Washington American lawyers have been thrown into the battle against terror by government decisions on custody of suspects, special tribunals and other actions some consider constitutionally suspect.
The American Bar Assn. is commissioning its first paid advertising campaign, starting in major newspapers July 8, to promote the Constitution itself.
"We as a profession have really been in the focus, in the middle of public debate," said Robert Hirshon, president of the American Bar Assn.
Hirshon said the $2.5 million, 13-month effort was meant to get people talking about controversies that arise in a democratic society fighting terror.
"The rule of law and the role of the rule of law has never been more important as we have been balancing our civil liberties with our need to protect ourselves," he said in an interview.
"An integral element of our democracy is debate and dialogue," Hirshon said. "Sept. 11 was a vivid reminder that we must not take our liberty and freedom for granted."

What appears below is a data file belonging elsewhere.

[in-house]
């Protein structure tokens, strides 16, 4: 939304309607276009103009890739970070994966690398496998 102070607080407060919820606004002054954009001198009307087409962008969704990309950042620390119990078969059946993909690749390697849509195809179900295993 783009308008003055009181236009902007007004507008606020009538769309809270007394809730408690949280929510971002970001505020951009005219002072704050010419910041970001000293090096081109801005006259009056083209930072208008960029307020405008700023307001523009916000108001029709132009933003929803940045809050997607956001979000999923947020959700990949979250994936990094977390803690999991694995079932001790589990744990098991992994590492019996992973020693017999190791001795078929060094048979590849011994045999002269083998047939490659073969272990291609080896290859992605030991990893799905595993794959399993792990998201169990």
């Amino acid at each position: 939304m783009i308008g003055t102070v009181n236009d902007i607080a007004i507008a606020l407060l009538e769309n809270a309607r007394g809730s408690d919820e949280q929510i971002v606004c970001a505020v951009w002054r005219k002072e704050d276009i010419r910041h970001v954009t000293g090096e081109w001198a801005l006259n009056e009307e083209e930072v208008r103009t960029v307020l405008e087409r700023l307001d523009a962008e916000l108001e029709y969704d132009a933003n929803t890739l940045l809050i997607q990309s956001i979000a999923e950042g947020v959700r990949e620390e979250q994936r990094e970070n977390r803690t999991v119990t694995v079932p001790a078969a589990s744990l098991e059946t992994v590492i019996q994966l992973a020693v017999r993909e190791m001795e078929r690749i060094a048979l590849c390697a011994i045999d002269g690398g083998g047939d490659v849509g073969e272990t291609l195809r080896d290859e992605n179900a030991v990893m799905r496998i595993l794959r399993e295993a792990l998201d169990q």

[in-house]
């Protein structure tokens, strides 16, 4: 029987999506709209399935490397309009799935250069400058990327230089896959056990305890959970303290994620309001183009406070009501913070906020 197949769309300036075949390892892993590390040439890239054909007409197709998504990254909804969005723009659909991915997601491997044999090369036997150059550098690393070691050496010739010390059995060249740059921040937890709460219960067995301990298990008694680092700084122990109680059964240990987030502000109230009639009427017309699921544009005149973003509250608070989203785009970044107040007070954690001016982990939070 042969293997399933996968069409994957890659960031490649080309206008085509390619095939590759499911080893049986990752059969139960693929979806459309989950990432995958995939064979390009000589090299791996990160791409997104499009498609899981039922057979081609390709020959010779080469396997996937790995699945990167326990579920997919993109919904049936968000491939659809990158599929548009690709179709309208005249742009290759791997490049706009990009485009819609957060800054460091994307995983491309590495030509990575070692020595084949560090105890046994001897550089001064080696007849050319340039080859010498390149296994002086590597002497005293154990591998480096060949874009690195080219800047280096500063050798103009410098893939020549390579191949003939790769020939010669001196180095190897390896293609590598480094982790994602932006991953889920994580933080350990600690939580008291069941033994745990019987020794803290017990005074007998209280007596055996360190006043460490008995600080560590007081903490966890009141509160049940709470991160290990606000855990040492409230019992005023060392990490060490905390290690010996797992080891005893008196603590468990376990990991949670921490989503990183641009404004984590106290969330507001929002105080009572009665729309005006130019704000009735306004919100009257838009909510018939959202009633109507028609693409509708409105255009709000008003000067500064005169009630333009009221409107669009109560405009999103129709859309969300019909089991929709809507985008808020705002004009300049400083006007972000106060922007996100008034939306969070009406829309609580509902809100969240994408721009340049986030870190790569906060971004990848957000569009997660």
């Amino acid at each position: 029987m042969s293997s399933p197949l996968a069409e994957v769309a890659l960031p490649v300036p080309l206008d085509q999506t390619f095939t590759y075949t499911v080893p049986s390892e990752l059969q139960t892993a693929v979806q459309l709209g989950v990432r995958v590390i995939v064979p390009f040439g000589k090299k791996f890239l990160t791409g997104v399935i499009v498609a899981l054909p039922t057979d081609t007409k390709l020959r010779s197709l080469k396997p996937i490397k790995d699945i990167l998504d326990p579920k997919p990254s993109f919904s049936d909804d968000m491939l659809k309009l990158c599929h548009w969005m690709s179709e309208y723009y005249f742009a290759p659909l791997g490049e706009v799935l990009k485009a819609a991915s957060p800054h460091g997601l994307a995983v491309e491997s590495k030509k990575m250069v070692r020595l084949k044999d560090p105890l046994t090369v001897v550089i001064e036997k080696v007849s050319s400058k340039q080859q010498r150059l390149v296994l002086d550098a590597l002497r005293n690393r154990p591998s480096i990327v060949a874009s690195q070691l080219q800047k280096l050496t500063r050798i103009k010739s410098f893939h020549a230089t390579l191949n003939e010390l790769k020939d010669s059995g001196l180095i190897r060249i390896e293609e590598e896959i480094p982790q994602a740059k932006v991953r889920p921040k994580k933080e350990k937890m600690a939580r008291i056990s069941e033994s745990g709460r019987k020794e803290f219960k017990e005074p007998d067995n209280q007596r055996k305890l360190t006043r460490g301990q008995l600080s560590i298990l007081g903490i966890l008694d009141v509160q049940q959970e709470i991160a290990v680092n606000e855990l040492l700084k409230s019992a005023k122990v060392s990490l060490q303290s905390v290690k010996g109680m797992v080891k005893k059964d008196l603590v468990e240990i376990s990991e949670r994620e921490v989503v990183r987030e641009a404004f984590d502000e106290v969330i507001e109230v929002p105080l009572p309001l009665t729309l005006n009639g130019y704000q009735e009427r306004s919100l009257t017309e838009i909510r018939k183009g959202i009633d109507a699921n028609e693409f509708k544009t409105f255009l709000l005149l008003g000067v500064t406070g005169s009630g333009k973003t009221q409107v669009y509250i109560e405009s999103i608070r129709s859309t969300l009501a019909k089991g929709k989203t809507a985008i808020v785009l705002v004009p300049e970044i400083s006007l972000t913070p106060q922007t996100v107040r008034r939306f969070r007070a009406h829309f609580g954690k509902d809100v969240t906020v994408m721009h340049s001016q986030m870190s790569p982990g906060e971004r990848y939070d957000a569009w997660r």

The ads will appear in newspapers in Atlanta, Chicago, Dallas, New York, San Francisco and Washington.
The first ad will picture a little girl sleeping under a blanket imprinted with an image of the Constitution on it. The caption: "Security Blanket."
The association will run a second ad inviting Americans to debate electronic surveillance, an issue that gained steam in October when Congress expanded the FBI's authority to eavesdrop on private citizens.
It's an issue important to American Muslims, who came to the Capitol last week to tell members of Congress they worried that the FBI's new surveillance powers would be used to trample their civil liberties.
Differences over freedom and security already divide Americans.
The lawyers' group commissioned a survey that found 45 percent agreed that the country's laws and constitutional principles made it easier to fight terrorism, while 40 percent believe they prevented the United States from fighting effectively.
Hirshon said he was heartened by the survey because it found 57 percent of Americans have talked to their children about democracy or the U.S. Constitution since Sept. 11. Sixty-two percent have talked to their children about how America is different from other countries.
The bar association, which represents 400,000 lawyers, also plans to embark on a public service campaign that will expand on a program initiated by Supreme Court Justice Anthony Kennedy.
Kennedy developed the "Dialogue on Freedom" program to promote discussion of American civic values in high-school classrooms.